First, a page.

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Reinventing the SQL Monitor

2013/11/26

SQL Server MVP Deep Dives 2, Chapter 12

Build your own SQL Server 2008 performance dashboard – by Pawel Potasinski (Blog|Twitter)

For this chapter Pawel Potasinski has done exactly what the title suggests. He lays out the steps to create a simple performance dashboard for SQL Server. He specified the version in his chapter title, but he clarifies that these steps can be “implemented on SQL Server 2005 and later (where CLR, DMV’s and SSRS are available).” That one sentence sort of gives away his whole strategy. He shows how to use a Common Language Runtime (CLR) function to get at operating system performance counters. He then combines this with SQL Server Performance counters from the dm_os_perfornamce_coutners DMV and uses a SSRS report to display them both.

Unfortunately I did not see as much value in this chapter as some of the others. It does show a simple way of getting at performance data and I had fun playing with CLR again after many years (much easier with VS 2012 than it was back in 2003), but there are so many tools available now that can monitor SQL Server it is hard to justify building your own. There are even some free/open source monitoring tools out there now that do what Pawel is proposing (I am specifically thinking of Stack Overflow’s Opserver, which was put up on GitHub last month).

If you are not familiar with the mechanics of performance monitoring for your SQL Server I do see value in stepping through this chapter as it will connect some dots. And I did create the CLR function he outlines in the chapter, but I will be honest and say that I never got it to run. I decided not to jump through all of the SAFE/UNSAFE/EXTERNAL_ACCESS hoops needed to run the function. CLR has always been a tool of last resort for me and I haven’t used it in years. Pawel does a good job of listing the steps you will need to make this work, but if you aren’t familiar with CLR you can read up on it on this TechNet page.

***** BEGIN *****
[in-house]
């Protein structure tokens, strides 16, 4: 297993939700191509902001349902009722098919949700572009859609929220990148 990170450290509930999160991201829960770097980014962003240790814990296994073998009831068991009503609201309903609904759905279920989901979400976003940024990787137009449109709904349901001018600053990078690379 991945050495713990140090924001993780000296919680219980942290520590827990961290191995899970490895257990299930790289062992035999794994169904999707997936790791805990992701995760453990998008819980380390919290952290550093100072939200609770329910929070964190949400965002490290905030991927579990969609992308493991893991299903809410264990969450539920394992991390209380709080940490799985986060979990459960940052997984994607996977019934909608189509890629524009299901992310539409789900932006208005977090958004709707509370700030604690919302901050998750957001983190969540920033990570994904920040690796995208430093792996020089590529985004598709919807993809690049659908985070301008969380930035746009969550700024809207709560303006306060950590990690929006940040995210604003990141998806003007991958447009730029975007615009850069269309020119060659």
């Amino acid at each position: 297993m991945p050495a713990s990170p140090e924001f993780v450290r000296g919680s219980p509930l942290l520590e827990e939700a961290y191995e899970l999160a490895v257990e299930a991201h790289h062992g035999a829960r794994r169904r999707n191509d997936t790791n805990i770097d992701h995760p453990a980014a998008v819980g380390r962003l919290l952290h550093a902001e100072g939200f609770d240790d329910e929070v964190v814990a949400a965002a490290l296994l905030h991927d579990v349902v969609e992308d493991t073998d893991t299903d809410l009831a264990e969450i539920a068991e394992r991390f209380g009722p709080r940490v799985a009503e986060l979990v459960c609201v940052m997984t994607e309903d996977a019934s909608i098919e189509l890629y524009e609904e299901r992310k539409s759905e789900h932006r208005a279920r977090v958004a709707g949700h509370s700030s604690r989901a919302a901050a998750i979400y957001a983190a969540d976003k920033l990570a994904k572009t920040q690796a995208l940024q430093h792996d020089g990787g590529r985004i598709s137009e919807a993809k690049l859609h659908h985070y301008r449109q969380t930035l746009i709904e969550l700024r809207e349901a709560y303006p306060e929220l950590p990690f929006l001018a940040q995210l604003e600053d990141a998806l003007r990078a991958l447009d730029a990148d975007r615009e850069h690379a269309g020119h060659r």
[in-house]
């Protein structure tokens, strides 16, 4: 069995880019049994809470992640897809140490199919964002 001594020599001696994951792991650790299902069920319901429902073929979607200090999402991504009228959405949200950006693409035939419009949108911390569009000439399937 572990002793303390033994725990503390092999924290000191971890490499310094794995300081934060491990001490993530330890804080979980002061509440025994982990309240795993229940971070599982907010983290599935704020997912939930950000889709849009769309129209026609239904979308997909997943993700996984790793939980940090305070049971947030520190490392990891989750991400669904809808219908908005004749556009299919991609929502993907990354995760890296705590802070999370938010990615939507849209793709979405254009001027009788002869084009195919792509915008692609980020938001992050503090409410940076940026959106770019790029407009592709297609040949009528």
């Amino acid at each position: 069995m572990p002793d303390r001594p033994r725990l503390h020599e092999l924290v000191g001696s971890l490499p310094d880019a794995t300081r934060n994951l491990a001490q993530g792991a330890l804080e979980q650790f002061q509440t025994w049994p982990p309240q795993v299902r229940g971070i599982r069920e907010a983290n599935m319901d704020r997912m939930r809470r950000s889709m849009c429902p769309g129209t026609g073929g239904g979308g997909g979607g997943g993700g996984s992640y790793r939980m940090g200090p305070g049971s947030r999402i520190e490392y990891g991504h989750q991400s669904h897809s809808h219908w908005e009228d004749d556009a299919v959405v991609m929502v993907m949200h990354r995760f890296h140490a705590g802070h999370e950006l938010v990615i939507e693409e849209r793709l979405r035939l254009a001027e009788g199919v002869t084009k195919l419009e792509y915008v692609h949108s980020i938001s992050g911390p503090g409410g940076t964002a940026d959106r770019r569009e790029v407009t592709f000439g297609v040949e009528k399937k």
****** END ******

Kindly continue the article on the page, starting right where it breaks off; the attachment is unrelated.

Pawel ends his chapter with  some ideas to improve the solution and I could see taking that list and building a pretty nice little tool. You can even use his code from the Manning website as a jumping off point. Of course you can also just download some of the similar tools that already exist.

Chapter Twelve SQL Server MVP:

Pawel Potasinski (Blog|Twitter) is a former SQL Server Most Valuable Professional (MVP) working as a senior consultant for ABC Data IT Consulting. He’s been working with SQL Server since 2000. His current focuses are data warehousing, ETL processes, performance troubleshooting, and dynamic code generation. He’s held Microsoft Certified Trainer (MCT) certification since 2004. In 2007, he founded the Polish SQL Server User Group (PLSSUG).

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